Q&A: Debt Relief & Eligible Loans

The U.S. Department of Education has published an FAQ with more details on student loan forgiveness, including the types of loans eligible for one-time student debt relief.

Here are a few highlights from the department’s new FAQ.

Q. What loans qualify for debt relief?
A. Most federal student loans held by the Department of Education qualify.

· Federal Direct Loans for undergraduates and graduates, including Subsidized, Unsubsidized, Parent PLUS, Graduate PLUS and Consolidation loans if underlying loans were first disbursed on or before June 30, 2022.

· Federal FFEL held by the department or in default at a guaranty agency.

· Federal Perkins Loans held by the department.

· Defaulted loans held by the department, or commercially serviced Subsidized Stafford, Unsubsidized Stafford, Parent PLUS, Graduate PLUS and Perkins loans held by the department.

Loans held by private lenders do not qualify; however, some loan consolidations will qualify if they were consolidated into federal loans.

Borrowers can log in to studentaid.gov and use My Aid in the dropdown box under their name to find out what type of loan or loans they have.

Q. How is forgiveness applied for borrowers with multiple loans?
A. According to the department’s website, relief will be applied in this order:

· Defaulted department-held loans.

· Defaulted commercial FFEL Program loans.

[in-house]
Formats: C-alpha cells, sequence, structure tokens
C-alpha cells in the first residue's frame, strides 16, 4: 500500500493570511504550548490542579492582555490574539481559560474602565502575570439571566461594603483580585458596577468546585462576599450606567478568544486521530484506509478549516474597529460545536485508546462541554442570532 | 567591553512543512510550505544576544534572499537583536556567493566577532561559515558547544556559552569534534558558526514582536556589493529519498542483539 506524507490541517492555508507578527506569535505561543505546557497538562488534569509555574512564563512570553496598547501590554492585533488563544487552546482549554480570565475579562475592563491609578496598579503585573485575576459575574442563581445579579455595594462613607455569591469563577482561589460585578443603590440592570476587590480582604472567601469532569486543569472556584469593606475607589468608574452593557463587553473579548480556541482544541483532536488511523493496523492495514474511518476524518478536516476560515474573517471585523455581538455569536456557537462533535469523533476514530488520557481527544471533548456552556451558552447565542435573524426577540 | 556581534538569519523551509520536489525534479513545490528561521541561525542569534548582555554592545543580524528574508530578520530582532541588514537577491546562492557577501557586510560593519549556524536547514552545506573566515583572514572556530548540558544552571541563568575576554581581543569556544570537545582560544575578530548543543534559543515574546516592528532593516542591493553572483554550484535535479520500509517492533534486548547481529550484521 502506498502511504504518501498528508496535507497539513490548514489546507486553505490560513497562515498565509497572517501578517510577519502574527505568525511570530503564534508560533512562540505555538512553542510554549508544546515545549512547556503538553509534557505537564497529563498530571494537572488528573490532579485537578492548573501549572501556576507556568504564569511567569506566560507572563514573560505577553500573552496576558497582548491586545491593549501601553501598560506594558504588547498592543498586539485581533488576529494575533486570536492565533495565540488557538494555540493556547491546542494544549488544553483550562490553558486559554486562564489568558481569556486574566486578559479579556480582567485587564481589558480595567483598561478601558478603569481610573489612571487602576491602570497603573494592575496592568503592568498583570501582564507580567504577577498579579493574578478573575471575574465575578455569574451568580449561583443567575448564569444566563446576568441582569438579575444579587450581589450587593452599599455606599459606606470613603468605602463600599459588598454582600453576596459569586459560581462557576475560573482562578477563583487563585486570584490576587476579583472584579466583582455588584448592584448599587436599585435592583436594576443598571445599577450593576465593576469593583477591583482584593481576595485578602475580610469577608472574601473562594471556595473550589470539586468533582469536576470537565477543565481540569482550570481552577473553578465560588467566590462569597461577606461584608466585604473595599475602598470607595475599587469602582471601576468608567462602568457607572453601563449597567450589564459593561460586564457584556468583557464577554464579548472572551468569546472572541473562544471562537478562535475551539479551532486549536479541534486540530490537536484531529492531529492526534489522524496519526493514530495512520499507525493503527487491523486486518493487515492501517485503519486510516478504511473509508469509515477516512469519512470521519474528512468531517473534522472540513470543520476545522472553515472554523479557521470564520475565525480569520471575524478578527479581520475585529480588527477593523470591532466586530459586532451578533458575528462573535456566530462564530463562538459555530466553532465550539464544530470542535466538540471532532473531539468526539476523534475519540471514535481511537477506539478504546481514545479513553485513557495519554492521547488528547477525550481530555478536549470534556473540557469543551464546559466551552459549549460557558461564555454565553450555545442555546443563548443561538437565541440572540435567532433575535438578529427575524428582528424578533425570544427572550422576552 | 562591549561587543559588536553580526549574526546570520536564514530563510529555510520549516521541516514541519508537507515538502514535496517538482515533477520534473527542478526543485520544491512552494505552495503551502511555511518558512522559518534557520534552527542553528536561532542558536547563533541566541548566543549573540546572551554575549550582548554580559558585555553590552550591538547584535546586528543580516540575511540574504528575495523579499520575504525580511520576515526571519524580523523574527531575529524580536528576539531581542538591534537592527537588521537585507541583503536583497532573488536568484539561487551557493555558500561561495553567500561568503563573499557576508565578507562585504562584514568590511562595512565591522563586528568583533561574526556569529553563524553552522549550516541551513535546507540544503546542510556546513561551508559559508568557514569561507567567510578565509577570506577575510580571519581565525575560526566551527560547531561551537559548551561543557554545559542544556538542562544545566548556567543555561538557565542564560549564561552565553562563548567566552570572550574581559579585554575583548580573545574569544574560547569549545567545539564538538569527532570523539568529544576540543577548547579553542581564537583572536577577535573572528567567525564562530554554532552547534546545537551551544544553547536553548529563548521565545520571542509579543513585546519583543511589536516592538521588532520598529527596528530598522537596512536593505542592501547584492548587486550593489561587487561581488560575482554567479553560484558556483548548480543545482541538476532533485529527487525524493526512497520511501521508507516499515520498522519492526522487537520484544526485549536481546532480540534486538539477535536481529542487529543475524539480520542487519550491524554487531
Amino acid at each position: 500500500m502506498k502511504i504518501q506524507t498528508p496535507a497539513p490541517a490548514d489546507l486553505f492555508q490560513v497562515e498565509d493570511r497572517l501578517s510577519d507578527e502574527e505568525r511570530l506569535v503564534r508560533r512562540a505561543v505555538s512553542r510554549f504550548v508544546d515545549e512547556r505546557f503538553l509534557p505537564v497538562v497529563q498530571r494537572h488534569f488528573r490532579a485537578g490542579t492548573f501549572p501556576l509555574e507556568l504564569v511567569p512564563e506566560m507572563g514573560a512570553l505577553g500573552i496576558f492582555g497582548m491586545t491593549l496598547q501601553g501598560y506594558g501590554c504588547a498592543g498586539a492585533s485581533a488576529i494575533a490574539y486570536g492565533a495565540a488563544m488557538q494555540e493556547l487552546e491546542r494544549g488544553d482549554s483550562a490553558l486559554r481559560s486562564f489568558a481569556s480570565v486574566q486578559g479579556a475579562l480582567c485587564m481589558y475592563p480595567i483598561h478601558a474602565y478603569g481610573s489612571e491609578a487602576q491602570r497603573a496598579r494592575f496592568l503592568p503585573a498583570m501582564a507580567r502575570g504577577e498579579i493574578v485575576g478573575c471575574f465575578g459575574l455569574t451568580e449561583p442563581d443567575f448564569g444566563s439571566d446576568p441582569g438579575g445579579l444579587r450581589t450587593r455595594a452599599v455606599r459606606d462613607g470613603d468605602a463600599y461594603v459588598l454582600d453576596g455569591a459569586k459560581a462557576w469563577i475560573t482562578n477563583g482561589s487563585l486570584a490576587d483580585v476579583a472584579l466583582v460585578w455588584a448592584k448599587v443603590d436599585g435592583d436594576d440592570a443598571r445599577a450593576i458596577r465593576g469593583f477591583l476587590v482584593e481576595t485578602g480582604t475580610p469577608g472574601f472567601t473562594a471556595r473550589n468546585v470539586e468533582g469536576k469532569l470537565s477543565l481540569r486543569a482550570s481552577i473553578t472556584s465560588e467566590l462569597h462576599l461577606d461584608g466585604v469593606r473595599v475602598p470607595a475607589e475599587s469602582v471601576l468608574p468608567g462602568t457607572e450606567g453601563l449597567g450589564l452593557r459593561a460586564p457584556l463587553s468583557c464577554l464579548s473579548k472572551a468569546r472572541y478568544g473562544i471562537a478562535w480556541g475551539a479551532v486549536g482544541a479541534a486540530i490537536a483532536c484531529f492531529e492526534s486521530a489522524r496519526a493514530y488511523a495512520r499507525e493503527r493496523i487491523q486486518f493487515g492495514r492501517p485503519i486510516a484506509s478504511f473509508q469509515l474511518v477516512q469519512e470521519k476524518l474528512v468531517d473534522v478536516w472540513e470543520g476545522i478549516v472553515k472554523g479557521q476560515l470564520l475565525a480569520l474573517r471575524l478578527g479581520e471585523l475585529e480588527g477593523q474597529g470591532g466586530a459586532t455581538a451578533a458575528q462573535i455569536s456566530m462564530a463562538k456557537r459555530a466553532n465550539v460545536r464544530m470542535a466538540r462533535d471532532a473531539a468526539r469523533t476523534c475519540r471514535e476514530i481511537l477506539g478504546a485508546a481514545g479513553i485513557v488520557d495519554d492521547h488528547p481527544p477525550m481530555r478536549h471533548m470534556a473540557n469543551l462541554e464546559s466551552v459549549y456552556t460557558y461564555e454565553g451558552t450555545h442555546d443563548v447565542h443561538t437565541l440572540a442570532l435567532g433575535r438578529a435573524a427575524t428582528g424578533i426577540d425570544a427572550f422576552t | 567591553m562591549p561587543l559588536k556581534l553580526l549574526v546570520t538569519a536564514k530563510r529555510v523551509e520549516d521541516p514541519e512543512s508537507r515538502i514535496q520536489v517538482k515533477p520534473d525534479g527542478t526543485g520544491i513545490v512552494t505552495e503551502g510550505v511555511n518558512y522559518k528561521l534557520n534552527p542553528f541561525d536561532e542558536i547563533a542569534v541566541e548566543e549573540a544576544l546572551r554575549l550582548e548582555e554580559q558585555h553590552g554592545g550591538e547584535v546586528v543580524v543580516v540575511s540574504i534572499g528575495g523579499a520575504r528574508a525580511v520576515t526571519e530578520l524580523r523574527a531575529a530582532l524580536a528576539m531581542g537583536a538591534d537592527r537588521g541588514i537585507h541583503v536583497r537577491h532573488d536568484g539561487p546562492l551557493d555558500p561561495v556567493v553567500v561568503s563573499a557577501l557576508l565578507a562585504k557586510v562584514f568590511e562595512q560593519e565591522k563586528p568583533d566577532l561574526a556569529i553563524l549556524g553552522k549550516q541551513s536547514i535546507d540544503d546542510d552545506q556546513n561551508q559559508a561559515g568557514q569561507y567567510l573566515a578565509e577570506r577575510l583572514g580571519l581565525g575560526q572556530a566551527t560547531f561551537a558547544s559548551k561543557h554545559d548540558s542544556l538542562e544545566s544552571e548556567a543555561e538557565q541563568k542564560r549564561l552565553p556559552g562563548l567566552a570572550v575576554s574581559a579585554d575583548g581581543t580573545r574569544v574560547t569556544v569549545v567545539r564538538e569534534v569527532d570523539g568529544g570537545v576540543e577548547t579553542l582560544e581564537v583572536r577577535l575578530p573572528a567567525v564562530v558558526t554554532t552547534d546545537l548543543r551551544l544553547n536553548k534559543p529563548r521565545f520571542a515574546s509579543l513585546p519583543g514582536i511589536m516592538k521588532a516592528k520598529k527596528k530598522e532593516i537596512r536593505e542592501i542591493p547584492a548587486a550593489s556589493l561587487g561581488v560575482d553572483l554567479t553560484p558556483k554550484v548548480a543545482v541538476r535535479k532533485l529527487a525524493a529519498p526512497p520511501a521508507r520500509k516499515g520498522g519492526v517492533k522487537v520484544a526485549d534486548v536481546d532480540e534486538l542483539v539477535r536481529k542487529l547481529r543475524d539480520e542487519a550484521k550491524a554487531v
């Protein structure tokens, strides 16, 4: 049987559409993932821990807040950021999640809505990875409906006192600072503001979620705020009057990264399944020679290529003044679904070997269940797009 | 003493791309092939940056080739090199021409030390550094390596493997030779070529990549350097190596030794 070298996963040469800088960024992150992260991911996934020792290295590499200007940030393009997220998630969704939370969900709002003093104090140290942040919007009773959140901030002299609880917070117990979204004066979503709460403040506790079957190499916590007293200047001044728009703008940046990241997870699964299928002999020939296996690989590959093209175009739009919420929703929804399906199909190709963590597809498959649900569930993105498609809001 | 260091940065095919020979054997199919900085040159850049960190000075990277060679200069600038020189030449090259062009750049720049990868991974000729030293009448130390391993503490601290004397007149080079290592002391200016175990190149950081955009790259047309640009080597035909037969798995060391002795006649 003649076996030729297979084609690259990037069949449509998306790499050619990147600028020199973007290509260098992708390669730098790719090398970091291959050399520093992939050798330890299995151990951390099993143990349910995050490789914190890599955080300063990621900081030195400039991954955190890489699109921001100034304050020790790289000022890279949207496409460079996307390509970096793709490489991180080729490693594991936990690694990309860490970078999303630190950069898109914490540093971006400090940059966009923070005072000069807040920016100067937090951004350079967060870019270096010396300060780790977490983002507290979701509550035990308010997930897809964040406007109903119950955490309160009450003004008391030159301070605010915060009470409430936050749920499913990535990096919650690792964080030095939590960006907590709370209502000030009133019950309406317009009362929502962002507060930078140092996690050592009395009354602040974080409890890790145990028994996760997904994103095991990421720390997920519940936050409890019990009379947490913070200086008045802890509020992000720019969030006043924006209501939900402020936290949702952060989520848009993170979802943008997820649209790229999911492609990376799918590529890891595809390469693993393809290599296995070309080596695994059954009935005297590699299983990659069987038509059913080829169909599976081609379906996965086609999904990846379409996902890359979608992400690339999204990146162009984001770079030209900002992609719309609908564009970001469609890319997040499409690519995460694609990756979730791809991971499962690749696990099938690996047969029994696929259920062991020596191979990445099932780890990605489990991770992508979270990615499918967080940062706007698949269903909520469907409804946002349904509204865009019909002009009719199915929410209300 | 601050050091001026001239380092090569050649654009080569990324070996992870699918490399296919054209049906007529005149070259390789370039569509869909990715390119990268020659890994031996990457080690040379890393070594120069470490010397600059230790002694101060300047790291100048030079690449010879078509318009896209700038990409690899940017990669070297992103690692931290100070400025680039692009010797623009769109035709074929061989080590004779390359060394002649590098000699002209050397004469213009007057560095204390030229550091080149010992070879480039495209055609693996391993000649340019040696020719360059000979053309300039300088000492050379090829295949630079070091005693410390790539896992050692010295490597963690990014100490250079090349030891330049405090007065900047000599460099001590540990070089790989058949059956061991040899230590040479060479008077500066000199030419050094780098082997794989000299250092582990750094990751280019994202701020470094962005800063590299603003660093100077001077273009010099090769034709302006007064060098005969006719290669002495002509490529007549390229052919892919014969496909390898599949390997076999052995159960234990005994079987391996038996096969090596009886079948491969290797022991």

· Non-defaulted loans from the Direct Loan Program and FFEL Program loans held by the department.

· Perkins Loans held by the department.

For those with multiple loans in a program type – for example, multiple loans from the Direct Loan Program – relief will be applied in the following order:

· Loans with highest statutory interest rate.

· If interest rates are the same, relief is applied to unsubsidized loans before subsidized loans.

· If interest rate and subsidy status are the same, relief is applied to the most recent loan.

· If interest rate, subsidy status and disbursement date are the same, relief is applied to the loan with the lowest combined principal and interest balance.

Q. Is debt forgiveness taxable?
A. One-time student loan forgiveness will not be taxable federal income, but borrowers may have state and local tax implications.

Q. Are loan amounts forgiven under PSLF taxable?
A. Loan amounts forgiven under PSLF are not considered taxable income by the IRS, according to the department’s website.

Student loan borrowers qualify for relief if they have an eligible loan and meet income requirements. Borrowers with an annual income during the pandemic of less than $125,000, or $250,000 for married couples, who received a Pell Grant are eligible for up to $20,000 in debt relief. Borrowers who meet the income requirements and didn’t receive a Pell Grant are eligible for up to $10,000 in debt cancellation.

Loan forgiveness will happen automatically for 8 million borrowers whose income information is already available to the Department of Education, but most borrowers will need to apply for debt relief. The application will be available by early October and borrowers have until December 31, 2023, to apply. You can sign up here to receive notifications about the application.

The department’s FAQ page will be updated as more details become available, and information may change.

They’ve also noted that anyone applying for debt relief doesn’t have to pay for help with federal student aid questions or the process for debt relief, and they ask applicants to be aware of scams if contacted by someone or a company that offers help for a fee.